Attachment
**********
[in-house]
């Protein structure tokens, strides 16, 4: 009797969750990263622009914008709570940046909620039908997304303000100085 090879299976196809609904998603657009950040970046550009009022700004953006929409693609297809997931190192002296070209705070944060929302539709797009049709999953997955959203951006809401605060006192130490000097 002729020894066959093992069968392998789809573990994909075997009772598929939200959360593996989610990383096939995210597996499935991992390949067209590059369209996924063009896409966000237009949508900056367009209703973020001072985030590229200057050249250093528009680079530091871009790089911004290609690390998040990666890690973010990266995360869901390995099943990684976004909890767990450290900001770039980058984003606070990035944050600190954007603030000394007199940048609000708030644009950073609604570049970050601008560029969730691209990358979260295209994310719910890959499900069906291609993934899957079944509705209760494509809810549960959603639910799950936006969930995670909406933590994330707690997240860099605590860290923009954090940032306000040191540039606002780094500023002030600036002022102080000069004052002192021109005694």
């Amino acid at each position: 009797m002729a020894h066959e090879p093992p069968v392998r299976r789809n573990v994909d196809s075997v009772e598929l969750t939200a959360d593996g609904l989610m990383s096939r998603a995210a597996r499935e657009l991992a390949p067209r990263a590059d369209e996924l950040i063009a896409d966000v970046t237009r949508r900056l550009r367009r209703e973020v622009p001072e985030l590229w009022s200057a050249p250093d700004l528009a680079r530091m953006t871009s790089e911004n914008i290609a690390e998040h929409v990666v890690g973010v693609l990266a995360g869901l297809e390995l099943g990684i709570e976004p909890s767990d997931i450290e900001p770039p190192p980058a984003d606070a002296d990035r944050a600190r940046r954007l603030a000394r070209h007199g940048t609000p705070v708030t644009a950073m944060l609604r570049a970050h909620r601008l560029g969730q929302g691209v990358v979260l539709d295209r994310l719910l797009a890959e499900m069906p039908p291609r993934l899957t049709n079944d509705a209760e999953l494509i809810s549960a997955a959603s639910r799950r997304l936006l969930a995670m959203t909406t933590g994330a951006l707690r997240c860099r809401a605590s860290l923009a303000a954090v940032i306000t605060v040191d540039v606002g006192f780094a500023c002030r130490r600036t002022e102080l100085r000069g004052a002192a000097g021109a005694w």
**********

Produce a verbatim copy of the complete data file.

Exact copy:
[in-house]
């Protein structure tokens, strides 16, 4: 009797969750990263622009914008709570940046909620039908997304303000100085 090879299976196809609904998603657009950040970046550009009022700004953006929409693609297809997931190192002296070209705070944060929302539709797009049709999953997955959203951006809401605060006192130490000097 002729020894066959093992069968392998789809573990994909075997009772598929939200959360593996989610990383096939995210597996499935991992390949067209590059369209996924063009896409966000237009949508900056367009209703973020001072985030590229200057050249250093528009680079530091871009790089911004290609690390998040990666890690973010990266995360869901390995099943990684976004909890767990450290900001770039980058984003606070990035944050600190954007603030000394007199940048609000708030644009950073609604570049970050601008560029969730691209990358979260295209994310719910890959499900069906291609993934899957079944509705209760494509809810549960959603639910799950936006969930995670909406933590994330707690997240860099605590860290923009954090940032306000040191540039606002780094500023002030600036002022102080000069004052002192021109005694």
């Amino acid at each position: 009797m002729a020894h066959e090879p093992p069968v392998r299976r789809n573990v994909d196809s075997v009772e598929l969750t939200a959360d593996g609904l989610m990383s096939r998603a995210a597996r499935e657009l991992a390949p067209r990263a590059d369209e996924l950040i063009a896409d966000v970046t237009r949508r900056l550009r367009r209703e973020v622009p001072e985030l590229w009022s200057a050249p250093d700004l528009a680079r530091m953006t871009s790089e911004n914008i290609a690390e998040h929409v990666v890690g973010v693609l990266a995360g869901l297809e390995l099943g990684i709570e976004p909890s767990d997931i450290e900001p770039p190192p980058a984003d606070a002296d990035r944050a600190r940046r954007l603030a000394r070209h007199g940048t609000p705070v708030t644009a950073m944060l609604r570049a970050h909620r601008l560029g969730q929302g691209v990358v979260l539709d295209r994310l719910l797009a890959e499900m069906p039908p291609r993934l899957t049709n079944d509705a209760e999953l494509i809810s549960a997955a959603s639910r799950r997304l936006l969930a995670m959203t909406t933590g994330a951006l707690r997240c860099r809401a605590s860290l923009a303000a954090v940032i306000t605060v040191d540039v606002g006192f780094a500023c002030r130490r600036t002022e102080l100085r000069g004052a002192a000097g021109a005694w």